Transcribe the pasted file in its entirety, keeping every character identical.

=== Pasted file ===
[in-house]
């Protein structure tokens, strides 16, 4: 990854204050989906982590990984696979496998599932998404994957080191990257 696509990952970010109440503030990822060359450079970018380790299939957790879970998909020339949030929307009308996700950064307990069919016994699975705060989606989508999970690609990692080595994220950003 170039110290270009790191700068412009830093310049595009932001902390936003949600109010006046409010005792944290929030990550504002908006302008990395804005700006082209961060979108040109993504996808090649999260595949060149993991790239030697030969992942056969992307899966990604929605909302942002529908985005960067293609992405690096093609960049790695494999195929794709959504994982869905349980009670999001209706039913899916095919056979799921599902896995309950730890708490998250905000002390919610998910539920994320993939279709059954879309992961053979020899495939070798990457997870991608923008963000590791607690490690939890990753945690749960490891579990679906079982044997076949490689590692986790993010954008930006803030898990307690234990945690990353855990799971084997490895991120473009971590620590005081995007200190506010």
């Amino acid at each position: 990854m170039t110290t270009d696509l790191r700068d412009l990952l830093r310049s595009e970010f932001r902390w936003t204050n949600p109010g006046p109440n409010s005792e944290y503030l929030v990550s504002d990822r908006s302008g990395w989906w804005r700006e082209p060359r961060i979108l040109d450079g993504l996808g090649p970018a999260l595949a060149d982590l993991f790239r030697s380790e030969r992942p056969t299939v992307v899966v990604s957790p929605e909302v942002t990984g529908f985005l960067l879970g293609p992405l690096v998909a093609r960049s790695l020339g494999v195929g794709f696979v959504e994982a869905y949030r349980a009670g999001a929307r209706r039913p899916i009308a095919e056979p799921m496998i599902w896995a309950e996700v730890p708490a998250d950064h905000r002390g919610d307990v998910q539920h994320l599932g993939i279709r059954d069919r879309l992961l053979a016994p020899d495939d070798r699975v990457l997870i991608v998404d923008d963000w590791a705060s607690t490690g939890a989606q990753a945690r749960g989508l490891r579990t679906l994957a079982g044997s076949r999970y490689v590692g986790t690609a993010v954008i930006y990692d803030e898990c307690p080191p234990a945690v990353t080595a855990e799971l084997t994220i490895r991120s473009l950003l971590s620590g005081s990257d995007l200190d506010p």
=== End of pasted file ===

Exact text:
[in-house]
């Protein structure tokens, strides 16, 4: 990854204050989906982590990984696979496998599932998404994957080191990257 696509990952970010109440503030990822060359450079970018380790299939957790879970998909020339949030929307009308996700950064307990069919016994699975705060989606989508999970690609990692080595994220950003 170039110290270009790191700068412009830093310049595009932001902390936003949600109010006046409010005792944290929030990550504002908006302008990395804005700006082209961060979108040109993504996808090649999260595949060149993991790239030697030969992942056969992307899966990604929605909302942002529908985005960067293609992405690096093609960049790695494999195929794709959504994982869905349980009670999001209706039913899916095919056979799921599902896995309950730890708490998250905000002390919610998910539920994320993939279709059954879309992961053979020899495939070798990457997870991608923008963000590791607690490690939890990753945690749960490891579990679906079982044997076949490689590692986790993010954008930006803030898990307690234990945690990353855990799971084997490895991120473009971590620590005081995007200190506010």
């Amino acid at each position: 990854m170039t110290t270009d696509l790191r700068d412009l990952l830093r310049s595009e970010f932001r902390w936003t204050n949600p109010g006046p109440n409010s005792e944290y503030l929030v990550s504002d990822r908006s302008g990395w989906w804005r700006e082209p060359r961060i979108l040109d450079g993504l996808g090649p970018a999260l595949a060149d982590l993991f790239r030697s380790e030969r992942p056969t299939v992307v899966v990604s957790p929605e909302v942002t990984g529908f985005l960067l879970g293609p992405l690096v998909a093609r960049s790695l020339g494999v195929g794709f696979v959504e994982a869905y949030r349980a009670g999001a929307r209706r039913p899916i009308a095919e056979p799921m496998i599902w896995a309950e996700v730890p708490a998250d950064h905000r002390g919610d307990v998910q539920h994320l599932g993939i279709r059954d069919r879309l992961l053979a016994p020899d495939d070798r699975v990457l997870i991608v998404d923008d963000w590791a705060s607690t490690g939890a989606q990753a945690r749960g989508l490891r579990t679906l994957a079982g044997s076949r999970y490689v590692g986790t690609a993010v954008i930006y990692d803030e898990c307690p080191p234990a945690v990353t080595a855990e799971l084997t994220i490895r991120s473009l950003l971590s620590g005081s990257d995007l200190d506010p």